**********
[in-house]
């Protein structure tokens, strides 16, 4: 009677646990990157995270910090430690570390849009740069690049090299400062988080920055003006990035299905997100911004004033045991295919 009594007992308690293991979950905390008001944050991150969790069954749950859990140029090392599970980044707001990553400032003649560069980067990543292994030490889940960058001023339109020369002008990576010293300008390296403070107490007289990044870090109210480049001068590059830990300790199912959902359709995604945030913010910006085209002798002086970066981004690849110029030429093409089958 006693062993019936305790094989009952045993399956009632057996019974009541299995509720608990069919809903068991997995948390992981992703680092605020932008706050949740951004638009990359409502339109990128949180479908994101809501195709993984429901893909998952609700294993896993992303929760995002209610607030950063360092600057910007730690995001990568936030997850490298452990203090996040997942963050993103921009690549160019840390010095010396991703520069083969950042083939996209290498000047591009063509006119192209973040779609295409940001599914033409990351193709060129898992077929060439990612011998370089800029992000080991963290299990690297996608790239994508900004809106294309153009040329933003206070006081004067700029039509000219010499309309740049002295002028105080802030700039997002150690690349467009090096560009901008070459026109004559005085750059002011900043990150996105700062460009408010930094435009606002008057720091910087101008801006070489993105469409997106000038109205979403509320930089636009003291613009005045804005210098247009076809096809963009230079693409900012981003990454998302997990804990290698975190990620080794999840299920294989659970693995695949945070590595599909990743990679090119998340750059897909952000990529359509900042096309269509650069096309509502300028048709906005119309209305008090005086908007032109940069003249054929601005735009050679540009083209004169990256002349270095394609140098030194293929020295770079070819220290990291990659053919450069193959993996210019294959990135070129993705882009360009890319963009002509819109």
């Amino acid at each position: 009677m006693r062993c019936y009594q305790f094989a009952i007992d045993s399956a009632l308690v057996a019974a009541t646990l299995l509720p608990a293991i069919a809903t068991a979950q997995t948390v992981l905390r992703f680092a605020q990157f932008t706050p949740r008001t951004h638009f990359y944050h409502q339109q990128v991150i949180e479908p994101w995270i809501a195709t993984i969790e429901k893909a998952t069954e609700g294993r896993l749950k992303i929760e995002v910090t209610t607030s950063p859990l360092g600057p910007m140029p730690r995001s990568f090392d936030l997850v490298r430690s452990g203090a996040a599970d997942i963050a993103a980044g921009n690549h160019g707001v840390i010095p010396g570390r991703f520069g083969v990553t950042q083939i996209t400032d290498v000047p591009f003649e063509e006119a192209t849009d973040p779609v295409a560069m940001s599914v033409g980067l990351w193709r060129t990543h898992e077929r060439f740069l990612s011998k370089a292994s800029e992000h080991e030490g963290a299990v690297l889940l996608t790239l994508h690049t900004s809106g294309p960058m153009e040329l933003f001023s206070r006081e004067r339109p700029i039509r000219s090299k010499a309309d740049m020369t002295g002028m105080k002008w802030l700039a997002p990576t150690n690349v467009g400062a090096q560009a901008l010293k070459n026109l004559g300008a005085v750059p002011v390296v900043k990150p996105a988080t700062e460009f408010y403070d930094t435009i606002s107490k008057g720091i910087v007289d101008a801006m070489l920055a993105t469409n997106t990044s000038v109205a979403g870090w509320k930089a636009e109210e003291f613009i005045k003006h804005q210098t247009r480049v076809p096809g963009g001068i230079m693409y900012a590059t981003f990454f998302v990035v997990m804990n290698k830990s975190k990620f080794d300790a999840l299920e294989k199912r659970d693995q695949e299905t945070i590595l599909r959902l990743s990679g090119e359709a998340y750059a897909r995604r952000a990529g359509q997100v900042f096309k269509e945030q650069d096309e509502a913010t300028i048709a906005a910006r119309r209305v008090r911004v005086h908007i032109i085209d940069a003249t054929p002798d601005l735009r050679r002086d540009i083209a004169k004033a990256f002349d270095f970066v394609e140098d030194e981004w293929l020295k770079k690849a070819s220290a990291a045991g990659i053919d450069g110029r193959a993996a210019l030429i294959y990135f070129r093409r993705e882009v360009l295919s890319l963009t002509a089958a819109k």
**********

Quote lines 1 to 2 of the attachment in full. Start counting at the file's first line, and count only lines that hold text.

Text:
[in-house]
């Protein structure tokens, strides 16, 4: 009677646990990157995270910090430690570390849009740069690049090299400062988080920055003006990035299905997100911004004033045991295919 009594007992308690293991979950905390008001944050991150969790069954749950859990140029090392599970980044707001990553400032003649560069980067990543292994030490889940960058001023339109020369002008990576010293300008390296403070107490007289990044870090109210480049001068590059830990300790199912959902359709995604945030913010910006085209002798002086970066981004690849110029030429093409089958 006693062993019936305790094989009952045993399956009632057996019974009541299995509720608990069919809903068991997995948390992981992703680092605020932008706050949740951004638009990359409502339109990128949180479908994101809501195709993984429901893909998952609700294993896993992303929760995002209610607030950063360092600057910007730690995001990568936030997850490298452990203090996040997942963050993103921009690549160019840390010095010396991703520069083969950042083939996209290498000047591009063509006119192209973040779609295409940001599914033409990351193709060129898992077929060439990612011998370089800029992000080991963290299990690297996608790239994508900004809106294309153009040329933003206070006081004067700029039509000219010499309309740049002295002028105080802030700039997002150690690349467009090096560009901008070459026109004559005085750059002011900043990150996105700062460009408010930094435009606002008057720091910087101008801006070489993105469409997106000038109205979403509320930089636009003291613009005045804005210098247009076809096809963009230079693409900012981003990454998302997990804990290698975190990620080794999840299920294989659970693995695949945070590595599909990743990679090119998340750059897909952000990529359509900042096309269509650069096309509502300028048709906005119309209305008090005086908007032109940069003249054929601005735009050679540009083209004169990256002349270095394609140098030194293929020295770079070819220290990291990659053919450069193959993996210019294959990135070129993705882009360009890319963009002509819109």